Xarelto and Pregnancy

Although Xarelto (rivaroxaban) has not been adequately studied in pregnant women, animal studies have shown that using high doses of this drug may cause miscarriages, low fetal weights, or bleeding in the mothers. Due to the potential risks, the FDA has classified Xarelto as a pregnancy Category C medicine, meaning it should only be used by pregnant women if the benefits clearly outweigh the risks.

Can Pregnant Women Take Xarelto?

Xarelto® (rivaroxaban) is a prescription medication approved to prevent blood clots after a surgery to replace a hip or a knee. It also prevents blood clots and strokes in people with an irregular heart rhythm known as atrial fibrillation. Most recently, it was also approved for the treatment of blood clots (as well as to prevent such clots from recurring). Based on the results of animal studies, Xarelto may not be safe for use during pregnancy.
 

What Is Pregnancy Category C?

Xarelto is classified as a pregnancy Category C drug. The U.S. Food and Drug Administration (FDA) uses a category system to classify the possible risks to a fetus when a specific medicine is used during pregnancy. Pregnancy Category C is given to medicines that have not been adequately studied in pregnant humans but have caused fetal harm in animal studies.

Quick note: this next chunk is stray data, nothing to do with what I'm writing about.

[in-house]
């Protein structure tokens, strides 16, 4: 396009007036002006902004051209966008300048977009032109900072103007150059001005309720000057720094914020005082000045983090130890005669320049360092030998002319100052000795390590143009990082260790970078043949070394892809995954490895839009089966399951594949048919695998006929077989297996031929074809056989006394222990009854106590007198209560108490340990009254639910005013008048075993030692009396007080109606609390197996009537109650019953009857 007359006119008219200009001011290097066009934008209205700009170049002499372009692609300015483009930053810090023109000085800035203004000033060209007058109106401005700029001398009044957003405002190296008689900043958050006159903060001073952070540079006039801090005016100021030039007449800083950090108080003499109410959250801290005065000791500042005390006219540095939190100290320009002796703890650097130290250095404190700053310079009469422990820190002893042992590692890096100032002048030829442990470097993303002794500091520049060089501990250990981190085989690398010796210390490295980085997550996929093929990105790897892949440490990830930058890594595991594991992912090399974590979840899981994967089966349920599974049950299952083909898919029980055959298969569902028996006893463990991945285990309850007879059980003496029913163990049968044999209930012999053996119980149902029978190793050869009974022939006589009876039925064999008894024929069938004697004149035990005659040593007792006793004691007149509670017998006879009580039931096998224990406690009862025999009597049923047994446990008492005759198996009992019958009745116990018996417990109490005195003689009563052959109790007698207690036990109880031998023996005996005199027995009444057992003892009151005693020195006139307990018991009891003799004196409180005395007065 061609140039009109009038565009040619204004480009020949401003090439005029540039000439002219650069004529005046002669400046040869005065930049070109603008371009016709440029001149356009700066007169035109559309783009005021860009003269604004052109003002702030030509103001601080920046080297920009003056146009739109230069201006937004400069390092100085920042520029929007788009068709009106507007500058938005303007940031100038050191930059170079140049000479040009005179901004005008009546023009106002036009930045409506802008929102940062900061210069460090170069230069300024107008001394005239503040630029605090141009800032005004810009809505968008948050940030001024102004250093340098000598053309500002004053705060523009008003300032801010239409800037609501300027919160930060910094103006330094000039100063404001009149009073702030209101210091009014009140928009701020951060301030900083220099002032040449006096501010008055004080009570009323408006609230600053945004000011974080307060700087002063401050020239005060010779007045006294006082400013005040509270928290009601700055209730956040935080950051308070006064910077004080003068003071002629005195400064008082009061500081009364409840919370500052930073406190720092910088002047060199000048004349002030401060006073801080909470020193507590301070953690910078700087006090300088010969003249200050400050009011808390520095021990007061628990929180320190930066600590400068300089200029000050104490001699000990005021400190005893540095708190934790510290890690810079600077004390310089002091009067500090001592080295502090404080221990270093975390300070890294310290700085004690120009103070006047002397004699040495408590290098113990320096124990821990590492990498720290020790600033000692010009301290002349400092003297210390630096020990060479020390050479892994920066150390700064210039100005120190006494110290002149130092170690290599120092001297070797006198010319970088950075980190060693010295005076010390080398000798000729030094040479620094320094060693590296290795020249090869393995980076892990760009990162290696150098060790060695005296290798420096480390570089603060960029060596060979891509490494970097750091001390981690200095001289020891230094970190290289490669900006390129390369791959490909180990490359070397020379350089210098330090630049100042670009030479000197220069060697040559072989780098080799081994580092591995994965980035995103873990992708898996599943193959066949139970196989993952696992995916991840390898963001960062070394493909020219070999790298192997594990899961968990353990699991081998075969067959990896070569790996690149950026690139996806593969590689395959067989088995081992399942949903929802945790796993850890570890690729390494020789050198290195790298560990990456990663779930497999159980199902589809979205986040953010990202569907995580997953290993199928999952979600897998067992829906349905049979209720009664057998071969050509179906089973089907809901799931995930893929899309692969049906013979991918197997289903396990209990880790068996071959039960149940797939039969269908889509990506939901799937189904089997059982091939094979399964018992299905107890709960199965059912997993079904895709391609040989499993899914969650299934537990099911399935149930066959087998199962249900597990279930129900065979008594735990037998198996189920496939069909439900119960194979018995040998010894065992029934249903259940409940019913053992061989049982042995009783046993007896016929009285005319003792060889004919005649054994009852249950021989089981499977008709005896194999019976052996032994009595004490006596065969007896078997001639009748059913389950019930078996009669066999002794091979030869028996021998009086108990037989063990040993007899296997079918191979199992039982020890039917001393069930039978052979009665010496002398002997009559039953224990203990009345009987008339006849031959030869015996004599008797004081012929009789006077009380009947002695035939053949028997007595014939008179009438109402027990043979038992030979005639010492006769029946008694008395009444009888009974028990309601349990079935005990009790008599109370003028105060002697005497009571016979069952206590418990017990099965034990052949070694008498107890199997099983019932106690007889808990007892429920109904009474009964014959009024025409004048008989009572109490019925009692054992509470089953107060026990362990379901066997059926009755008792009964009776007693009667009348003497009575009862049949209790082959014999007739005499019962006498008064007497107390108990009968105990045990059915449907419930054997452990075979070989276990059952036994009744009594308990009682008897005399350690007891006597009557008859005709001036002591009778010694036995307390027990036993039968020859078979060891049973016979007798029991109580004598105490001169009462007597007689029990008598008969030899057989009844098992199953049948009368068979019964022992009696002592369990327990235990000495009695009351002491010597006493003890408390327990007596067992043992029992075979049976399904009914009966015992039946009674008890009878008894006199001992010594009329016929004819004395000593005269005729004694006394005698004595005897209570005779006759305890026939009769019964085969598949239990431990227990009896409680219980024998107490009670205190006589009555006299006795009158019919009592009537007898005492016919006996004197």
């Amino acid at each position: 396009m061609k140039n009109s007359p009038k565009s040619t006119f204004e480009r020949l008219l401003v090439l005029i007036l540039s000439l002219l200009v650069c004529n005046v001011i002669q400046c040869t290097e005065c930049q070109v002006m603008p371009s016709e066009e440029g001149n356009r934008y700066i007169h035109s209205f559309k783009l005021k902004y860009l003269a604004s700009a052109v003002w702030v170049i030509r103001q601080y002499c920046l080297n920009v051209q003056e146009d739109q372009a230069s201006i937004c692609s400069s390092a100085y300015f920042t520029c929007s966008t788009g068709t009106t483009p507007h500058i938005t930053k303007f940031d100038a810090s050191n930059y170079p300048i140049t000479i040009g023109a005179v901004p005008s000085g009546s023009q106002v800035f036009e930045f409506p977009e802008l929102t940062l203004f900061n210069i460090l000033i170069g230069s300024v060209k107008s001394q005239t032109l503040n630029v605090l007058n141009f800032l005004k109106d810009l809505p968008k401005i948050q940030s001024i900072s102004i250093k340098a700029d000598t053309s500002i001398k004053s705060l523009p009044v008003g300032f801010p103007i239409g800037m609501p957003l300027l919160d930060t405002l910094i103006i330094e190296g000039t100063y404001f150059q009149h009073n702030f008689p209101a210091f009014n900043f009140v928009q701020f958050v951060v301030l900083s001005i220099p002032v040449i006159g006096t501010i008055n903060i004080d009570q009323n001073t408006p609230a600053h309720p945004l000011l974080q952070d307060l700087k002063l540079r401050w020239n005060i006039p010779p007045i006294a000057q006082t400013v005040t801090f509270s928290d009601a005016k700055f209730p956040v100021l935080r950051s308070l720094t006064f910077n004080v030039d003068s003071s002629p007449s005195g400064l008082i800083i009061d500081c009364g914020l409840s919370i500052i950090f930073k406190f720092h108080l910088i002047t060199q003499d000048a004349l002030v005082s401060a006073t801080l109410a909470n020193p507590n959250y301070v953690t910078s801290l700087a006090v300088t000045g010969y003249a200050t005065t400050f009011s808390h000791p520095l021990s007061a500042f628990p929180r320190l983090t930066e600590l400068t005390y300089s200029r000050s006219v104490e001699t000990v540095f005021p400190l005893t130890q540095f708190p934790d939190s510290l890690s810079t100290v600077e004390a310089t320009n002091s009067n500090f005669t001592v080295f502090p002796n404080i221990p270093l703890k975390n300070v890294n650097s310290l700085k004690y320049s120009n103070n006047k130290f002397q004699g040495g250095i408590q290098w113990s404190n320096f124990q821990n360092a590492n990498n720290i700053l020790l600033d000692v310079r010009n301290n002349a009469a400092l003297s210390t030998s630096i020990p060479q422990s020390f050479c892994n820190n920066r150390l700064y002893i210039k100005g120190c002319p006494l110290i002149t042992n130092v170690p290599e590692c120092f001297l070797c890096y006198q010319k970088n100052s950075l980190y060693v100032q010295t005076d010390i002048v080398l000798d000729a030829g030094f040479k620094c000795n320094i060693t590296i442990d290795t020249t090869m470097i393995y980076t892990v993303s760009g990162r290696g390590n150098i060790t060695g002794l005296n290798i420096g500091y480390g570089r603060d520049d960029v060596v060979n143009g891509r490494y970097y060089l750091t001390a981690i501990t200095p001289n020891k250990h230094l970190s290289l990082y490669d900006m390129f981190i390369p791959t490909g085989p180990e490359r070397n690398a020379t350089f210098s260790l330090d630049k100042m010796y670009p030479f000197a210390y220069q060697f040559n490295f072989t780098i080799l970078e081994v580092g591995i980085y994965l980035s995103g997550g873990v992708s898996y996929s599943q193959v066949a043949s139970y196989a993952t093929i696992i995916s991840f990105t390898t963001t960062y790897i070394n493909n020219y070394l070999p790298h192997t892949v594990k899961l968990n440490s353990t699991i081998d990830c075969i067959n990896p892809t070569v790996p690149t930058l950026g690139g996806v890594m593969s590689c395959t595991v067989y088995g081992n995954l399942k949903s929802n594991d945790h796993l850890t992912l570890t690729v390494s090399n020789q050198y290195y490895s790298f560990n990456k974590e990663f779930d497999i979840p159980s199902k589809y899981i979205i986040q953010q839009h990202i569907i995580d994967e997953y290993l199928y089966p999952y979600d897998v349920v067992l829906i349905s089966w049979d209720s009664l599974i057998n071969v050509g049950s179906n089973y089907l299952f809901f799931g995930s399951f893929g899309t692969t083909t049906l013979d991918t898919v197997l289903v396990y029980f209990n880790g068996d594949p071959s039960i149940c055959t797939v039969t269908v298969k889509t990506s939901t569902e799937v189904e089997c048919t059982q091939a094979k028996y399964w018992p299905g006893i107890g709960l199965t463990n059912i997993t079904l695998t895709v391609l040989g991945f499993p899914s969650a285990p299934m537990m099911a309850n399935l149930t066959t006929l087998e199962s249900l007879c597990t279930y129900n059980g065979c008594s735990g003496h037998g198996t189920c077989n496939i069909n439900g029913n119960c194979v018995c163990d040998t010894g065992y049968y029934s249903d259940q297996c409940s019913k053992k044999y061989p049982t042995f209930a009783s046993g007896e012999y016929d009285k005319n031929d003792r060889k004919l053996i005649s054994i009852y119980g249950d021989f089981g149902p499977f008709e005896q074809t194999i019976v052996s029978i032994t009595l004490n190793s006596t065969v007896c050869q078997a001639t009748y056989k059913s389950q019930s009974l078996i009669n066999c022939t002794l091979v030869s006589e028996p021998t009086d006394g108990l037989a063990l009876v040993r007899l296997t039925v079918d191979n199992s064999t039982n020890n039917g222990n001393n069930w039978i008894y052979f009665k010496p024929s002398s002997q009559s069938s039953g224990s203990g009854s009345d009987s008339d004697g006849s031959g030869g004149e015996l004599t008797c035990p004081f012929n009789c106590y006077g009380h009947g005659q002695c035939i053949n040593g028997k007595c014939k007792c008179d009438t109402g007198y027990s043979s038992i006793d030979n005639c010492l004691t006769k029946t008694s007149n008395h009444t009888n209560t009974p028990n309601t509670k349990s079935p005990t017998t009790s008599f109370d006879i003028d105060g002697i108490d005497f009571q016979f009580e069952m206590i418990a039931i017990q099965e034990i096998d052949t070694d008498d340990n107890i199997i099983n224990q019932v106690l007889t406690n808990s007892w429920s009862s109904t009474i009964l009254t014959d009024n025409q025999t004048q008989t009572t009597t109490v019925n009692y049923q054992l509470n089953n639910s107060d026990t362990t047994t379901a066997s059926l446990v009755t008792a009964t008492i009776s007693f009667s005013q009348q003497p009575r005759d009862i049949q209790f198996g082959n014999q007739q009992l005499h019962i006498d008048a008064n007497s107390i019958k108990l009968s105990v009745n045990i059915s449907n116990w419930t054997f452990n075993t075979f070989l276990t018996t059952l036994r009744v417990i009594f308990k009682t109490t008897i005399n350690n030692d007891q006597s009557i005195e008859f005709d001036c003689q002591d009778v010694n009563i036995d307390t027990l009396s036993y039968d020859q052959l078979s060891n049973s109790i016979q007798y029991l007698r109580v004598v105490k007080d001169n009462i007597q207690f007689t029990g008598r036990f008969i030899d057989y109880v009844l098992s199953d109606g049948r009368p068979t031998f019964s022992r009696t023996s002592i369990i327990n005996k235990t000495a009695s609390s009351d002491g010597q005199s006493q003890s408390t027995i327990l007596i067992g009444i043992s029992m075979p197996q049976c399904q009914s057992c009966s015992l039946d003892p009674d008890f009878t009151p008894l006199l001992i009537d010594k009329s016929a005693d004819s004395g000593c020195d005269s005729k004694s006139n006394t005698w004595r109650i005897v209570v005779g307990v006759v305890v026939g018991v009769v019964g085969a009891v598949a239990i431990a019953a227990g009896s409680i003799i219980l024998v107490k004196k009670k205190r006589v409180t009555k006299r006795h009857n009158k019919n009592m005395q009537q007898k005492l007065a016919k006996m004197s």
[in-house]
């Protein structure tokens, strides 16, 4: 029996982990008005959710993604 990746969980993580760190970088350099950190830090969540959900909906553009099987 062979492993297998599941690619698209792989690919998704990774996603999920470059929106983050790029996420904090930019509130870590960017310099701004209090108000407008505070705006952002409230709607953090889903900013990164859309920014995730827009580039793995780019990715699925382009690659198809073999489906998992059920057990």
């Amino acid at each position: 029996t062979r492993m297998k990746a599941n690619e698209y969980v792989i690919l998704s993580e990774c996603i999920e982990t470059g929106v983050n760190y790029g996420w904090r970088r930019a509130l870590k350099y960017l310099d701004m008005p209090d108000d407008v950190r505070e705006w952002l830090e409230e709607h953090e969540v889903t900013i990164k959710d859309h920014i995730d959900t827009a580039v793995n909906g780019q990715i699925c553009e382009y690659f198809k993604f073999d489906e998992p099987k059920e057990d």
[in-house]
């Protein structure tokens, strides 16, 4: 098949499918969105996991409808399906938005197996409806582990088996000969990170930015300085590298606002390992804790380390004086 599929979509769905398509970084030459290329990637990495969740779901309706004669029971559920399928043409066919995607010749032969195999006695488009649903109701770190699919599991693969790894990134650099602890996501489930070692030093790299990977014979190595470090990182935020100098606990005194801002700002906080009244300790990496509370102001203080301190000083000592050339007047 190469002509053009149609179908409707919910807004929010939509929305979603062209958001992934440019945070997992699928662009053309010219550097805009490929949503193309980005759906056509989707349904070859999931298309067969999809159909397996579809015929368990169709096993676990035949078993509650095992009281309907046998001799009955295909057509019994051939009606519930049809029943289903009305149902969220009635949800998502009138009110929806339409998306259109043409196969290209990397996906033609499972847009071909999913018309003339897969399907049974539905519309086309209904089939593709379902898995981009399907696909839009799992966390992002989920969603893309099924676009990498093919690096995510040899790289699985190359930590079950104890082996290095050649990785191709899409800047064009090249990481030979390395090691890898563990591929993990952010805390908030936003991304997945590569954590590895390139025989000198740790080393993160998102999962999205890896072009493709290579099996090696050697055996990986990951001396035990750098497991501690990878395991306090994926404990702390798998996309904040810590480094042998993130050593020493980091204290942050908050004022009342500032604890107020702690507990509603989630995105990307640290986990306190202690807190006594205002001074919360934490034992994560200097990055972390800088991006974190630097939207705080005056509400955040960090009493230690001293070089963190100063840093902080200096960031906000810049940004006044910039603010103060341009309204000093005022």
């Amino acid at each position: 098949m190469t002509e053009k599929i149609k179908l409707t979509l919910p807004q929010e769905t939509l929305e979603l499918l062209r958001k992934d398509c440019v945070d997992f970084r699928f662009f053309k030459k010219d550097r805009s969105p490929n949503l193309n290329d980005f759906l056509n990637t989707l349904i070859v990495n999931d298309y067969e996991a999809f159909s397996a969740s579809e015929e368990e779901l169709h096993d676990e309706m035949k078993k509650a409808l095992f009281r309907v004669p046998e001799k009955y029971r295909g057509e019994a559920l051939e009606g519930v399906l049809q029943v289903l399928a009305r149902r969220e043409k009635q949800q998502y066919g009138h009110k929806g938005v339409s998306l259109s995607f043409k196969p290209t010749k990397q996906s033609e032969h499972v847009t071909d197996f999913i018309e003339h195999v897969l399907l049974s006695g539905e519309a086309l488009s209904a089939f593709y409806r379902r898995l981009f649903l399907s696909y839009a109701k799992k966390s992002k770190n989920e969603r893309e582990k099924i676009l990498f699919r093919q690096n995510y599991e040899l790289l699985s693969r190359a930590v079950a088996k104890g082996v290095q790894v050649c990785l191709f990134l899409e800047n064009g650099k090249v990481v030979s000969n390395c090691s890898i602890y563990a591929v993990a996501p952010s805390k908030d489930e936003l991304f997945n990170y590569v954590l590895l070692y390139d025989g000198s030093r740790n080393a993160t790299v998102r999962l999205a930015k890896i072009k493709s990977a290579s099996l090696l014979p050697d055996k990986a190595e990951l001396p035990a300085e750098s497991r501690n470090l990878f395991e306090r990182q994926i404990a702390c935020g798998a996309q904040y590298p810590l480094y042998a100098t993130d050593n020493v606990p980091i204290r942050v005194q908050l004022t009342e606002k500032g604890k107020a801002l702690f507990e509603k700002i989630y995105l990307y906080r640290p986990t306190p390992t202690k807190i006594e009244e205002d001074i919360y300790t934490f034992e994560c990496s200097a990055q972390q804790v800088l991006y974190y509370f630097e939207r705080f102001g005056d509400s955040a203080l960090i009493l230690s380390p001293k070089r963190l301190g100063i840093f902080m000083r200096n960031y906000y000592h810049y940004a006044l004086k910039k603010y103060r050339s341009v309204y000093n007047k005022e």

In addition, medicines that have not been studied in any pregnant women or animals are automatically given a pregnancy Category C rating.
 
Xarelto has not been adequately studied in pregnant humans. However, when given to pregnant rabbits at extremely high doses (equivalent to 11 times the usual dose in humans), Xarelto increased the risk for miscarriages. When extremely high doses were given to pregnant rats, it increased the risk for low fetal weights and caused bleeding in the mother rats. The drug did not cause any birth defects.
 
It is important to note that animals do not always respond to medicines in the same way that humans do. Therefore, a pregnancy Category C medicine, including Xarelto, may be given to a pregnant woman if the healthcare provider believes that the benefits to the woman outweigh any possible risks to her unborn child.
 
There is little experience with the use of this medication during pregnancy. Heparin or low-molecular-weight heparin medications are usually the preferred anticoagulants for pregnant women. However, there may be rare cases in which a pregnant woman may not be able to take heparin or a low-molecular-weight heparin, usually due to an allergy or severe reaction. In such cases, Xarelto might be an acceptable alternative, at least theoretically.
 
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